I am by no means a meditation expert. A month ago, I barely meditated past 3 minutes and struggled to do it every day. I joined a Wellness Cohort in October through a company called Blaque. Blaque is a space for movement. They are creating the first fitness space designed for the black community both online and in person. The accountability of the group has helped me make meditation a daily practice. In this cohort, we meet once a week to do a group workout and discuss how our weeks went. We also set three intentions for each week that involve movement (aka exercise), nutrition, and self-care. My self-care goal is to meditate daily for at least 7 minutes.
I was a meditation skeptic at first. I was aware of the benefits of meditation, but it didn’t compel me enough to work to get better at it. However, now I can honestly say doing it for at least 10 minutes daily has helped me focus better, feel calmer, reduce brain chatter, and overall boosted my mood.
In addition to the support from the Blaque Wellness Cohort, I’m currently reading Think Like A Monk by Jay Shetty and it’s transforming the way I think about meditation. I’ve always been an advocate for it but learning from a former monk has been very intriguing. Here are my personal tips for embarking on your meditation journey:
1. Start small
Start by getting into a comfortable position and select your meditation of choice. There’s a free app called Aura, that lets you do 3-minute meditations. They have some great ones on there and lots to choose from. They’re short and impressive. Implement this into your morning routine for a couple days consistently. Then when you feel ready try 5 minutes, then 7 then 10 minutes. Eventually you’ll be able to do 20 minutes a day or more if you do it gradually. Jay Shetty recommends meditating daily for 20 minutes or longer to truly reap the benefits.
2. Focus on the breath as much as you can
Have you ever thought about why many people find it difficult to meditate? It’s because they suck at focusing. Meditating is ultimately the practice of focusing. Meditating consistently will enhance your ability to focus, decrease stress, and it will foster creative thoughts, and help you control your mind and emotions better. When you’re meditating the audio often tells you to focus on the breath.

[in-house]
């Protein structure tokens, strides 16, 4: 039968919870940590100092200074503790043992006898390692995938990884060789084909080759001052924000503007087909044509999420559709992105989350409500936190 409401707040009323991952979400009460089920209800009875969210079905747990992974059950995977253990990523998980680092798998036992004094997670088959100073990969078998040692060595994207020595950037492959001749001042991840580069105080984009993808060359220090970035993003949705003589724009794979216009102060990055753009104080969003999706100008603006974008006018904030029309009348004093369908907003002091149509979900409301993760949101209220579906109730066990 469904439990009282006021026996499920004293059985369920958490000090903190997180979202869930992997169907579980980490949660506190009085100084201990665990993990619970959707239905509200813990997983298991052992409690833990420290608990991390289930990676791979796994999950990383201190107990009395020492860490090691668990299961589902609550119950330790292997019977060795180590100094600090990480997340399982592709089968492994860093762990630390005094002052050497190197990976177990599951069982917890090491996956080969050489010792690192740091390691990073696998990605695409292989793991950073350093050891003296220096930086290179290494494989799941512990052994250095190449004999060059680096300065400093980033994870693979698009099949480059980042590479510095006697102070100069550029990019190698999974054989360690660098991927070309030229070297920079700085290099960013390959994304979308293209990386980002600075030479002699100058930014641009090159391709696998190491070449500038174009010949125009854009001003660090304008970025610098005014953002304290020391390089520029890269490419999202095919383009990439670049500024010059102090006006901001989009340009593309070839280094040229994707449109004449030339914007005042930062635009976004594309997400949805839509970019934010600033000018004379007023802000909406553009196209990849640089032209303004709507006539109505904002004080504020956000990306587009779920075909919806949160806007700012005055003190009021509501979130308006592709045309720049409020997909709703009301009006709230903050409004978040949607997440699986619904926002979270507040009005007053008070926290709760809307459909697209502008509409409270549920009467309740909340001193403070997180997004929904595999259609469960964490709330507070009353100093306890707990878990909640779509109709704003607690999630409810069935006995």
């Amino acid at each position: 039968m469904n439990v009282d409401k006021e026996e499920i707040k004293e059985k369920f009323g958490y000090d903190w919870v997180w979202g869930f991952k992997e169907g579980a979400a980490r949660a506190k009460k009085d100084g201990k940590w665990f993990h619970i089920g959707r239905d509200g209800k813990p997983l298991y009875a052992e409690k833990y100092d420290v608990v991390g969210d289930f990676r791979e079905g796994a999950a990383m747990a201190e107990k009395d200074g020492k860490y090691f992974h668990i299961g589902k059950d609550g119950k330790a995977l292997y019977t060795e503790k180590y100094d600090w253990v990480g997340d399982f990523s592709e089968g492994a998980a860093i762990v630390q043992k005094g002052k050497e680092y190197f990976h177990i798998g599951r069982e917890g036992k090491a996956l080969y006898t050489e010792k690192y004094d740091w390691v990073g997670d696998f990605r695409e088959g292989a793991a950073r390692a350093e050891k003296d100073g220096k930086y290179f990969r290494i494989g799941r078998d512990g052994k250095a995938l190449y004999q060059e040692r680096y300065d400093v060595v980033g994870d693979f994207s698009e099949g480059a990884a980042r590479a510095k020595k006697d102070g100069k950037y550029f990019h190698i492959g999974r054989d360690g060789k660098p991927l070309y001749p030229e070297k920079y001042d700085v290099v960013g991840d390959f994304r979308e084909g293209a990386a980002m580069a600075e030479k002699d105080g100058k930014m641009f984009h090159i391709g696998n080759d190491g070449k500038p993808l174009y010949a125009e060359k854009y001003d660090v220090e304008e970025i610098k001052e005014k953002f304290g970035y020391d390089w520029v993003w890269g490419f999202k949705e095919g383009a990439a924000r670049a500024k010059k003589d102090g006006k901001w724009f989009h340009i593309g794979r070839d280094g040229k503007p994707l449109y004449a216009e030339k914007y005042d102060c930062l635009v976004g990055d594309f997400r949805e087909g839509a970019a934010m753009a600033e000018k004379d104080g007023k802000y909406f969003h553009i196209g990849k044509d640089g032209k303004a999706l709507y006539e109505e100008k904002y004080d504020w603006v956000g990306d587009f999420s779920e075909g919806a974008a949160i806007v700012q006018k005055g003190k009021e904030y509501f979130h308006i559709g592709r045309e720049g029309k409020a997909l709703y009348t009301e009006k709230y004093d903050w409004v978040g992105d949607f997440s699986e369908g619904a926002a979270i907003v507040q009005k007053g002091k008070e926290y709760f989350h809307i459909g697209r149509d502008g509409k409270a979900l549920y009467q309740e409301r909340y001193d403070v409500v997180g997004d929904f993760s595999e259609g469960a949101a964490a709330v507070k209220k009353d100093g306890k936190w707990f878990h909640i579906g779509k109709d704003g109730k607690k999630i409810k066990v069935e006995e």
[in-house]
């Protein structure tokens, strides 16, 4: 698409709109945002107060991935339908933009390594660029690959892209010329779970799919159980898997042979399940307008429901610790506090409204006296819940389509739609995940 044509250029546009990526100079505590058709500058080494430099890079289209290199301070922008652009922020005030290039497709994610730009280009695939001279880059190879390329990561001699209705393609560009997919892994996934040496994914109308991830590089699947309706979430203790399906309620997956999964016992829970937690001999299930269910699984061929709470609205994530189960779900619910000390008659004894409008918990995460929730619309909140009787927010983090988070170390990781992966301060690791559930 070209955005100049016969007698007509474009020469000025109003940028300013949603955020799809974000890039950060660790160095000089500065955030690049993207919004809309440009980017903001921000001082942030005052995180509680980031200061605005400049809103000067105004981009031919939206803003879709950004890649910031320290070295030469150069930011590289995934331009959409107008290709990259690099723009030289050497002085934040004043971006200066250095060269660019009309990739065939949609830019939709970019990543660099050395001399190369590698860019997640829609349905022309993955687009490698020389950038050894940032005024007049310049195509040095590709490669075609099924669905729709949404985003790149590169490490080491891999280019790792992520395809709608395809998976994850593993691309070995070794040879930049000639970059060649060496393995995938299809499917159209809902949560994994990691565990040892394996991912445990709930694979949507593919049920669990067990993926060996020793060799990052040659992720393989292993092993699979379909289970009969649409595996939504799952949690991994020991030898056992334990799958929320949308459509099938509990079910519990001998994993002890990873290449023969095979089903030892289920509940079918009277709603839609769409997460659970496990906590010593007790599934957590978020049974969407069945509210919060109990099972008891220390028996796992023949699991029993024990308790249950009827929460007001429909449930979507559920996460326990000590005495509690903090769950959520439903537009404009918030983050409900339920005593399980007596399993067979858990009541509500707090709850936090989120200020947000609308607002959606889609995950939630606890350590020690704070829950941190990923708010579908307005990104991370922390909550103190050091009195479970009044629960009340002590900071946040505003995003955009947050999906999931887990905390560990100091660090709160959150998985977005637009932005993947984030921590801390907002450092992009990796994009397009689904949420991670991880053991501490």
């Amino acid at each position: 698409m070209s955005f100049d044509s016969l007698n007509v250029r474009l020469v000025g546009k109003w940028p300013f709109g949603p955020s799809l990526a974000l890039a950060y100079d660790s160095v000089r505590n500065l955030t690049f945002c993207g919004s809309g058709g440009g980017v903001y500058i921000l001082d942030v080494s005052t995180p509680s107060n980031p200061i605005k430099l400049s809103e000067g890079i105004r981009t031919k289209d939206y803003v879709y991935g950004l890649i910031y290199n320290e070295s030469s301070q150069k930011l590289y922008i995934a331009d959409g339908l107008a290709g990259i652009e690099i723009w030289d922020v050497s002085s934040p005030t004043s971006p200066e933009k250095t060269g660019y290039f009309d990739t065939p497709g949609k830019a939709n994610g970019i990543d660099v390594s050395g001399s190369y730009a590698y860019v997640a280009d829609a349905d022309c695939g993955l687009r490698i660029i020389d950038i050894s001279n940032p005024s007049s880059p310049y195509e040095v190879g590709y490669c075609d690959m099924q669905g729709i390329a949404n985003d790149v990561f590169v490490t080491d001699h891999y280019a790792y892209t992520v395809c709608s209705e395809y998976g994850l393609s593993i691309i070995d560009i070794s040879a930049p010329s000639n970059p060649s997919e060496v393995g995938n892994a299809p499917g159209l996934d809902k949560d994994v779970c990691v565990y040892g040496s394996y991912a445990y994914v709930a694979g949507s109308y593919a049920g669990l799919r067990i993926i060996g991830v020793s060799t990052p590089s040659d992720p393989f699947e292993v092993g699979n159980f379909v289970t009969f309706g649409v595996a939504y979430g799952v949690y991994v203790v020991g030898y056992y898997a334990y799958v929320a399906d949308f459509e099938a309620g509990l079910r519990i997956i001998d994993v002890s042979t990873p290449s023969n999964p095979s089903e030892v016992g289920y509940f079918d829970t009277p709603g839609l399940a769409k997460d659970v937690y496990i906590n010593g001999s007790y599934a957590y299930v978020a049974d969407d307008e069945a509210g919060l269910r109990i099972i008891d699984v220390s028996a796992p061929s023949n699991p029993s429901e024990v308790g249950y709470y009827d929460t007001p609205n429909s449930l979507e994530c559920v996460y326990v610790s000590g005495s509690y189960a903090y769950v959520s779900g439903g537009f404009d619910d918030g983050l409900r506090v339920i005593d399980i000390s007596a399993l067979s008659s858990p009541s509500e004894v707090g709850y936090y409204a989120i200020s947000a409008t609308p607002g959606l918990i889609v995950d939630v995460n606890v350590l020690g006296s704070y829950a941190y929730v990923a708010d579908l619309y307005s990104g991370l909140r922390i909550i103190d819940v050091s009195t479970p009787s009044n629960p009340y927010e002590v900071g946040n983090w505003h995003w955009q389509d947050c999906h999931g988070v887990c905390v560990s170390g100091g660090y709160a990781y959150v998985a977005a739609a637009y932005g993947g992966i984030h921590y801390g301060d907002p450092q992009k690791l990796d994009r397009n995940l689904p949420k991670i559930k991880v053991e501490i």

That’s tough. How I have gotten better at is by acknowledging thoughts as they come into my head. When thoughts start to consume my mind, I say to myself “It’s ok for thoughts to pop into my head, now focus back on the breath.” Then I literally think to myself “Inhale, exhale” and focus on that thought to remain present.
3. Try different breath work methods
Controlling your breath is an immediate way to steady yourself and shift your energy. When I want to fall asleep quicker, I breathe in for a count of four seconds then exhale for more then four seconds. I count in my head and repeat this method until I knock out. Focusing on the counting helps me control the thoughts that pop into my head.
Two other breath work techniques I like are:
For energy and focus: Breathe in through your nose for a count of four, then exhale quickly through your nose for less than a second. Repeat this 10 times.
For relaxing yourself: Breathe in for a count of four, hold for four seconds, then exhale for a count of 4 through your mouth. When I’m stressed or feeling anxious, I use this one.
4. Find a meditation method that works for you
I love guided meditations. Some people prefer setting a timer and sitting in silence reciting a mantra to themselves. Or some people like to do visualization meditations. I recommend finding a playlist on YouTube, or downloading an app like Headspace, Aura, or Calm. Personally, using Calm has helped me meditate for up to 20 minutes per day consistently for the last month, so I highly recommend it. I paid for a subscription and I’m glad I did because when I invest money into things, I’m way more likely to commit.
Journaling throughout my journey has helped me track my progress with meditation. I’m the type of person that loves to track my progress otherwise I get discouraged from a lack of results. Some apps like Calm, keep track of how many minutes you meditate and your streaks of consistency.